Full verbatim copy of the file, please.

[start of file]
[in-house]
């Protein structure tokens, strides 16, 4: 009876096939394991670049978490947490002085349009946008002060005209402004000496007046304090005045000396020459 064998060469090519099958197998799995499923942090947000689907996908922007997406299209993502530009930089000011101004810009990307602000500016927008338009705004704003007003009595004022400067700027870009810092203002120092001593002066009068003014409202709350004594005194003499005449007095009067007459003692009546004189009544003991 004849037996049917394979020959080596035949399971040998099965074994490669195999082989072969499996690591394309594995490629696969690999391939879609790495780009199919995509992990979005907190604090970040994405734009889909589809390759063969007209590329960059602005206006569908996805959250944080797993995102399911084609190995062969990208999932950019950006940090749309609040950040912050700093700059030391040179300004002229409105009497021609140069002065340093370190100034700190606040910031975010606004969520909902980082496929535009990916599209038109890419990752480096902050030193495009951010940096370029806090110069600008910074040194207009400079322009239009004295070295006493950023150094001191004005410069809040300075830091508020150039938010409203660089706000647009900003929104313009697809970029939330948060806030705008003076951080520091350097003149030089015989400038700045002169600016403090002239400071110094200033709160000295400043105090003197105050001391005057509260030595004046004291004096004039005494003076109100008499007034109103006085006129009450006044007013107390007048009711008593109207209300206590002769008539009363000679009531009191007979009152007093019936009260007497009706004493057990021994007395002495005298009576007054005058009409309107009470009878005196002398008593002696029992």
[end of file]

[in-house]
């Protein structure tokens, strides 16, 4: 009876096939394991670049978490947490002085349009946008002060005209402004000496007046304090005045000396020459 064998060469090519099958197998799995499923942090947000689907996908922007997406299209993502530009930089000011101004810009990307602000500016927008338009705004704003007003009595004022400067700027870009810092203002120092001593002066009068003014409202709350004594005194003499005449007095009067007459003692009546004189009544003991 004849037996049917394979020959080596035949399971040998099965074994490669195999082989072969499996690591394309594995490629696969690999391939879609790495780009199919995509992990979005907190604090970040994405734009889909589809390759063969007209590329960059602005206006569908996805959250944080797993995102399911084609190995062969990208999932950019950006940090749309609040950040912050700093700059030391040179300004002229409105009497021609140069002065340093370190100034700190606040910031975010606004969520909902980082496929535009990916599209038109890419990752480096902050030193495009951010940096370029806090110069600008910074040194207009400079322009239009004295070295006493950023150094001191004005410069809040300075830091508020150039938010409203660089706000647009900003929104313009697809970029939330948060806030705008003076951080520091350097003149030089015989400038700045002169600016403090002239400071110094200033709160000295400043105090003197105050001391005057509260030595004046004291004096004039005494003076109100008499007034109103006085006129009450006044007013107390007048009711008593109207209300206590002769008539009363000679009531009191007979009152007093019936009260007497009706004493057990021994007395002495005298009576007054005058009409309107009470009878005196002398008593002696029992």